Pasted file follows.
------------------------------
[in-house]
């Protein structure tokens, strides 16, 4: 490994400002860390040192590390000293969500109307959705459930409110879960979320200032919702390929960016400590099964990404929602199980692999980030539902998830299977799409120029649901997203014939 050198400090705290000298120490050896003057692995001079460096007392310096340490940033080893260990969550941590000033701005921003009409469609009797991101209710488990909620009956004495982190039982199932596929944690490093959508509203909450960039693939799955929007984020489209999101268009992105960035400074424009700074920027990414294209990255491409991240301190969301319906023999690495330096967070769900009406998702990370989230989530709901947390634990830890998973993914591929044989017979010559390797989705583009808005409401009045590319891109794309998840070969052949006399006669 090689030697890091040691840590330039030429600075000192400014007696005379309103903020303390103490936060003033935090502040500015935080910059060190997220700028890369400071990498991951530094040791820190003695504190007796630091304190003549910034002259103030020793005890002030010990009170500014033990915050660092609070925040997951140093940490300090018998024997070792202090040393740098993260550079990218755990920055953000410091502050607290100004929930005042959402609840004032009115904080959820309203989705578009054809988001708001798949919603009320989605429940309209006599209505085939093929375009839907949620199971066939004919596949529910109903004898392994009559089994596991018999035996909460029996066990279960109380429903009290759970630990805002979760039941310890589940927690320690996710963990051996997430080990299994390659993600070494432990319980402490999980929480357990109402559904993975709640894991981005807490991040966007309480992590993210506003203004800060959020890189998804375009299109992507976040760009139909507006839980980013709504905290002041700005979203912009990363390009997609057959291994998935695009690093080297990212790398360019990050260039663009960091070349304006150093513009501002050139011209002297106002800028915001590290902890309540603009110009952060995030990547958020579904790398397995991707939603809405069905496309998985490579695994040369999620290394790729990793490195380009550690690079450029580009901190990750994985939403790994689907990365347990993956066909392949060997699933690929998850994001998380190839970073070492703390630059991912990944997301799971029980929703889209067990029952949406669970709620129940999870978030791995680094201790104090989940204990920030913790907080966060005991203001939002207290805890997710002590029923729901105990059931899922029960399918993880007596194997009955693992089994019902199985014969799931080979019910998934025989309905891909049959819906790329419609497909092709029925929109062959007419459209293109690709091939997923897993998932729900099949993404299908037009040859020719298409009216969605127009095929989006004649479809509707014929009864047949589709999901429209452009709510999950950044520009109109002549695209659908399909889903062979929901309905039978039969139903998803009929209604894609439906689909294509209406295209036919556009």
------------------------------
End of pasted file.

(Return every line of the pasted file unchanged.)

[in-house]
């Protein structure tokens, strides 16, 4: 490994400002860390040192590390000293969500109307959705459930409110879960979320200032919702390929960016400590099964990404929602199980692999980030539902998830299977799409120029649901997203014939 050198400090705290000298120490050896003057692995001079460096007392310096340490940033080893260990969550941590000033701005921003009409469609009797991101209710488990909620009956004495982190039982199932596929944690490093959508509203909450960039693939799955929007984020489209999101268009992105960035400074424009700074920027990414294209990255491409991240301190969301319906023999690495330096967070769900009406998702990370989230989530709901947390634990830890998973993914591929044989017979010559390797989705583009808005409401009045590319891109794309998840070969052949006399006669 090689030697890091040691840590330039030429600075000192400014007696005379309103903020303390103490936060003033935090502040500015935080910059060190997220700028890369400071990498991951530094040791820190003695504190007796630091304190003549910034002259103030020793005890002030010990009170500014033990915050660092609070925040997951140093940490300090018998024997070792202090040393740098993260550079990218755990920055953000410091502050607290100004929930005042959402609840004032009115904080959820309203989705578009054809988001708001798949919603009320989605429940309209006599209505085939093929375009839907949620199971066939004919596949529910109903004898392994009559089994596991018999035996909460029996066990279960109380429903009290759970630990805002979760039941310890589940927690320690996710963990051996997430080990299994390659993600070494432990319980402490999980929480357990109402559904993975709640894991981005807490991040966007309480992590993210506003203004800060959020890189998804375009299109992507976040760009139909507006839980980013709504905290002041700005979203912009990363390009997609057959291994998935695009690093080297990212790398360019990050260039663009960091070349304006150093513009501002050139011209002297106002800028915001590290902890309540603009110009952060995030990547958020579904790398397995991707939603809405069905496309998985490579695994040369999620290394790729990793490195380009550690690079450029580009901190990750994985939403790994689907990365347990993956066909392949060997699933690929998850994001998380190839970073070492703390630059991912990944997301799971029980929703889209067990029952949406669970709620129940999870978030791995680094201790104090989940204990920030913790907080966060005991203001939002207290805890997710002590029923729901105990059931899922029960399918993880007596194997009955693992089994019902199985014969799931080979019910998934025989309905891909049959819906790329419609497909092709029925929109062959007419459209293109690709091939997923897993998932729900099949993404299908037009040859020719298409009216969605127009095929989006004649479809509707014929009864047949589709999901429209452009709510999950950044520009109109002549695209659908399909889903062979929901309905039978039969139903998803009929209604894609439906689909294509209406295209036919556009």